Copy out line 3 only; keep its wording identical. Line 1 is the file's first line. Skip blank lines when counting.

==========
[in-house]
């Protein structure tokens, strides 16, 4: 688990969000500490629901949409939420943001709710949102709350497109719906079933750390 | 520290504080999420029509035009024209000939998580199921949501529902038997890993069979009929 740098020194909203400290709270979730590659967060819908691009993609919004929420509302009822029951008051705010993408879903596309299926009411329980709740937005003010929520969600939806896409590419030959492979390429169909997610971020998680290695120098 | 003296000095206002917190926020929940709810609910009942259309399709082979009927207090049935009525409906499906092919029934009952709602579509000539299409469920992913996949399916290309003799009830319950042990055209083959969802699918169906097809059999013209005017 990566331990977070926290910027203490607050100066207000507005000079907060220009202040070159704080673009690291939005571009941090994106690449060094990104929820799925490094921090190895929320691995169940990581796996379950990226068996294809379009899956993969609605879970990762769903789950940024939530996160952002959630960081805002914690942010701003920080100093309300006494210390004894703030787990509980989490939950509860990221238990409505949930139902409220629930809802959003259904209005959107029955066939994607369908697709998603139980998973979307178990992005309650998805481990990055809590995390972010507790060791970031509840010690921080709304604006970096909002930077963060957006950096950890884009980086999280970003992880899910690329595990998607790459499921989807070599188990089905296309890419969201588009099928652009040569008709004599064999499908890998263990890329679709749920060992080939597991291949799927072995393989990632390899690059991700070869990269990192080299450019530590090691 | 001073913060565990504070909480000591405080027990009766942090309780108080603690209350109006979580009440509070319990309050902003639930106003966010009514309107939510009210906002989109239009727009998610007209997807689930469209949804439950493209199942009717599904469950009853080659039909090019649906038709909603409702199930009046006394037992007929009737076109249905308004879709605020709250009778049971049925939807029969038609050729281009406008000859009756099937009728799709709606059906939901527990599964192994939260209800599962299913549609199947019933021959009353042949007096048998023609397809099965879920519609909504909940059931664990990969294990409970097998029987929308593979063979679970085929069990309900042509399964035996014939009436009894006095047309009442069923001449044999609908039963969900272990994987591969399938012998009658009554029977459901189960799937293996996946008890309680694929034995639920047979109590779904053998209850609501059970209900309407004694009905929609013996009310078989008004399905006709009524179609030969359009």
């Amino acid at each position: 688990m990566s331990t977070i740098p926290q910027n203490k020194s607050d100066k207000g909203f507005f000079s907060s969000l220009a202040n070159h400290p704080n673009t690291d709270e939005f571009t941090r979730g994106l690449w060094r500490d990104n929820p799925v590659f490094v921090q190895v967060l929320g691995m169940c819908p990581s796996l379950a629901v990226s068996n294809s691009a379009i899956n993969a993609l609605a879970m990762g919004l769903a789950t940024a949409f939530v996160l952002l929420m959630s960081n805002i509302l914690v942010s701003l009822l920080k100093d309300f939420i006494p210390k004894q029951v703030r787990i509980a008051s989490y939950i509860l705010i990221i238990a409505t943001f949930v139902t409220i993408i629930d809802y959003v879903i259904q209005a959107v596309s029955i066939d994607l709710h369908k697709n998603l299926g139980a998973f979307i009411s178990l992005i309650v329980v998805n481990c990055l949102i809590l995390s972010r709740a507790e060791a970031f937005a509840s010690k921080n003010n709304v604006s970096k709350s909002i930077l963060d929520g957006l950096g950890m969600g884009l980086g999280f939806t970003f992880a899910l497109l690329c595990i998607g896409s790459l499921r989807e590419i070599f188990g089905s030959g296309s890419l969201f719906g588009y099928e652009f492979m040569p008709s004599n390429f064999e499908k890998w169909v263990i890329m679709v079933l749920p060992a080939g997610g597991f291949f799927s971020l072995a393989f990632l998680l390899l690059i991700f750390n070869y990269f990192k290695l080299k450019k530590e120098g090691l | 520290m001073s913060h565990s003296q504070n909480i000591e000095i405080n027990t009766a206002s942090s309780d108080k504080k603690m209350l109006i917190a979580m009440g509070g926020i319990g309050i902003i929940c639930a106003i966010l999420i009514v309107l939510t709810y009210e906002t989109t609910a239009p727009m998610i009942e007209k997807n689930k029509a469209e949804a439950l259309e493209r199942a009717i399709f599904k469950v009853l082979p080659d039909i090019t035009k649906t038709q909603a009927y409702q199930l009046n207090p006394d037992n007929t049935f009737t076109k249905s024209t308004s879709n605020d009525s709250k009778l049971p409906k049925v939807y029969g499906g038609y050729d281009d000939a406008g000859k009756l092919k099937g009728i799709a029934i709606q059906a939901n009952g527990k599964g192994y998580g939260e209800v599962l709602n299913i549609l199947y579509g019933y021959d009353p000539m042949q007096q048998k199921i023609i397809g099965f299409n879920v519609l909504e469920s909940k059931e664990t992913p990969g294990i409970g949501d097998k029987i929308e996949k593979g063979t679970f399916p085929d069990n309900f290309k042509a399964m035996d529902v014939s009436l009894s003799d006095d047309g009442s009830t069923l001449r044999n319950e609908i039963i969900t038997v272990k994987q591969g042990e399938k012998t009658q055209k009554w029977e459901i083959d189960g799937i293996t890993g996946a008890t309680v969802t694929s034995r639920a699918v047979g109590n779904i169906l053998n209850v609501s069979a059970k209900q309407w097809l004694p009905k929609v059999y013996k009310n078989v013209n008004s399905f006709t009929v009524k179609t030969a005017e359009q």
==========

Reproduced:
């Amino acid at each position: 688990m990566s331990t977070i740098p926290q910027n203490k020194s607050d100066k207000g909203f507005f000079s907060s969000l220009a202040n070159h400290p704080n673009t690291d709270e939005f571009t941090r979730g994106l690449w060094r500490d990104n929820p799925v590659f490094v921090q190895v967060l929320g691995m169940c819908p990581s796996l379950a629901v990226s068996n294809s691009a379009i899956n993969a993609l609605a879970m990762g919004l769903a789950t940024a949409f939530v996160l952002l929420m959630s960081n805002i509302l914690v942010s701003l009822l920080k100093d309300f939420i006494p210390k004894q029951v703030r787990i509980a008051s989490y939950i509860l705010i990221i238990a409505t943001f949930v139902t409220i993408i629930d809802y959003v879903i259904q209005a959107v596309s029955i066939d994607l709710h369908k697709n998603l299926g139980a998973f979307i009411s178990l992005i309650v329980v998805n481990c990055l949102i809590l995390s972010r709740a507790e060791a970031f937005a509840s010690k921080n003010n709304v604006s970096k709350s909002i930077l963060d929520g957006l950096g950890m969600g884009l980086g999280f939806t970003f992880a899910l497109l690329c595990i998607g896409s790459l499921r989807e590419i070599f188990g089905s030959g296309s890419l969201f719906g588009y099928e652009f492979m040569p008709s004599n390429f064999e499908k890998w169909v263990i890329m679709v079933l749920p060992a080939g997610g597991f291949f799927s971020l072995a393989f990632l998680l390899l690059i991700f750390n070869y990269f990192k290695l080299k450019k530590e120098g090691l | 520290m001073s913060h565990s003296q504070n909480i000591e000095i405080n027990t009766a206002s942090s309780d108080k504080k603690m209350l109006i917190a979580m009440g509070g926020i319990g309050i902003i929940c639930a106003i966010l999420i009514v309107l939510t709810y009210e906002t989109t609910a239009p727009m998610i009942e007209k997807n689930k029509a469209e949804a439950l259309e493209r199942a009717i399709f599904k469950v009853l082979p080659d039909i090019t035009k649906t038709q909603a009927y409702q199930l009046n207090p006394d037992n007929t049935f009737t076109k249905s024209t308004s879709n605020d009525s709250k009778l049971p409906k049925v939807y029969g499906g038609y050729d281009d000939a406008g000859k009756l092919k099937g009728i799709a029934i709606q059906a939901n009952g527990k599964g192994y998580g939260e209800v599962l709602n299913i549609l199947y579509g019933y021959d009353p000539m042949q007096q048998k199921i023609i397809g099965f299409n879920v519609l909504e469920s909940k059931e664990t992913p990969g294990i409970g949501d097998k029987i929308e996949k593979g063979t679970f399916p085929d069990n309900f290309k042509a399964m035996d529902v014939s009436l009894s003799d006095d047309g009442s009830t069923l001449r044999n319950e609908i039963i969900t038997v272990k994987q591969g042990e399938k012998t009658q055209k009554w029977e459901i083959d189960g799937i293996t890993g996946a008890t309680v969802t694929s034995r639920a699918v047979g109590n779904i169906l053998n209850v609501s069979a059970k209900q309407w097809l004694p009905k929609v059999y013996k009310n078989v013209n008004s399905f006709t009929v009524k179609t030969a005017e359009q």